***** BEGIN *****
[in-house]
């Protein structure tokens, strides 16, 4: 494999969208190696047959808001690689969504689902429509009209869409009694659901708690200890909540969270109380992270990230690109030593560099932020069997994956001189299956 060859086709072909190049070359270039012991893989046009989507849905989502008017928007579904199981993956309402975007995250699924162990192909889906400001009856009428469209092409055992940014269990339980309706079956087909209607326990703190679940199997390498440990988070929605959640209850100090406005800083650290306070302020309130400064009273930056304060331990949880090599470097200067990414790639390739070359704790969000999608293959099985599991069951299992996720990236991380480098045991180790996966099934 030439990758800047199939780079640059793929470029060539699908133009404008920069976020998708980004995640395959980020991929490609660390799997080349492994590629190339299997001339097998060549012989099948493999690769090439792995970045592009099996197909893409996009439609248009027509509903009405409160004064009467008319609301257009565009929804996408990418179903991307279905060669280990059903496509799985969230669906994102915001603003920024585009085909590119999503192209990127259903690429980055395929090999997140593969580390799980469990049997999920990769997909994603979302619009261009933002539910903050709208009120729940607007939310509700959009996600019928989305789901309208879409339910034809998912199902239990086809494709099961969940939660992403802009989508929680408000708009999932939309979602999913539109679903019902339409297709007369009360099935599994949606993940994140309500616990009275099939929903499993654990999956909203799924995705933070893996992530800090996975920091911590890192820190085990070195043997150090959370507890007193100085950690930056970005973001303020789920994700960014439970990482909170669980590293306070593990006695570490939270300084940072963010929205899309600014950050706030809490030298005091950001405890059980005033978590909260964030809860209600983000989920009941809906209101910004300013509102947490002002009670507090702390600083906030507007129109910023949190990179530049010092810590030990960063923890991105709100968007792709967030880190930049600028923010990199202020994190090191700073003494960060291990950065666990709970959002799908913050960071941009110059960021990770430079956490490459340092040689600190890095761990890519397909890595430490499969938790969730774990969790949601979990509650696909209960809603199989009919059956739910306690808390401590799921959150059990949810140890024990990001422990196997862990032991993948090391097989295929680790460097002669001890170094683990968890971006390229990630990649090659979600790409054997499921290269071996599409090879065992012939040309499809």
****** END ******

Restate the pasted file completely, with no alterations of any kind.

[in-house]
């Protein structure tokens, strides 16, 4: 494999969208190696047959808001690689969504689902429509009209869409009694659901708690200890909540969270109380992270990230690109030593560099932020069997994956001189299956 060859086709072909190049070359270039012991893989046009989507849905989502008017928007579904199981993956309402975007995250699924162990192909889906400001009856009428469209092409055992940014269990339980309706079956087909209607326990703190679940199997390498440990988070929605959640209850100090406005800083650290306070302020309130400064009273930056304060331990949880090599470097200067990414790639390739070359704790969000999608293959099985599991069951299992996720990236991380480098045991180790996966099934 030439990758800047199939780079640059793929470029060539699908133009404008920069976020998708980004995640395959980020991929490609660390799997080349492994590629190339299997001339097998060549012989099948493999690769090439792995970045592009099996197909893409996009439609248009027509509903009405409160004064009467008319609301257009565009929804996408990418179903991307279905060669280990059903496509799985969230669906994102915001603003920024585009085909590119999503192209990127259903690429980055395929090999997140593969580390799980469990049997999920990769997909994603979302619009261009933002539910903050709208009120729940607007939310509700959009996600019928989305789901309208879409339910034809998912199902239990086809494709099961969940939660992403802009989508929680408000708009999932939309979602999913539109679903019902339409297709007369009360099935599994949606993940994140309500616990009275099939929903499993654990999956909203799924995705933070893996992530800090996975920091911590890192820190085990070195043997150090959370507890007193100085950690930056970005973001303020789920994700960014439970990482909170669980590293306070593990006695570490939270300084940072963010929205899309600014950050706030809490030298005091950001405890059980005033978590909260964030809860209600983000989920009941809906209101910004300013509102947490002002009670507090702390600083906030507007129109910023949190990179530049010092810590030990960063923890991105709100968007792709967030880190930049600028923010990199202020994190090191700073003494960060291990950065666990709970959002799908913050960071941009110059960021990770430079956490490459340092040689600190890095761990890519397909890595430490499969938790969730774990969790949601979990509650696909209960809603199989009919059956739910306690808390401590799921959150059990949810140890024990990001422990196997862990032991993948090391097989295929680790460097002669001890170094683990968890971006390229990630990649090659979600790409054997499921290269071996599409090879065992012939040309499809």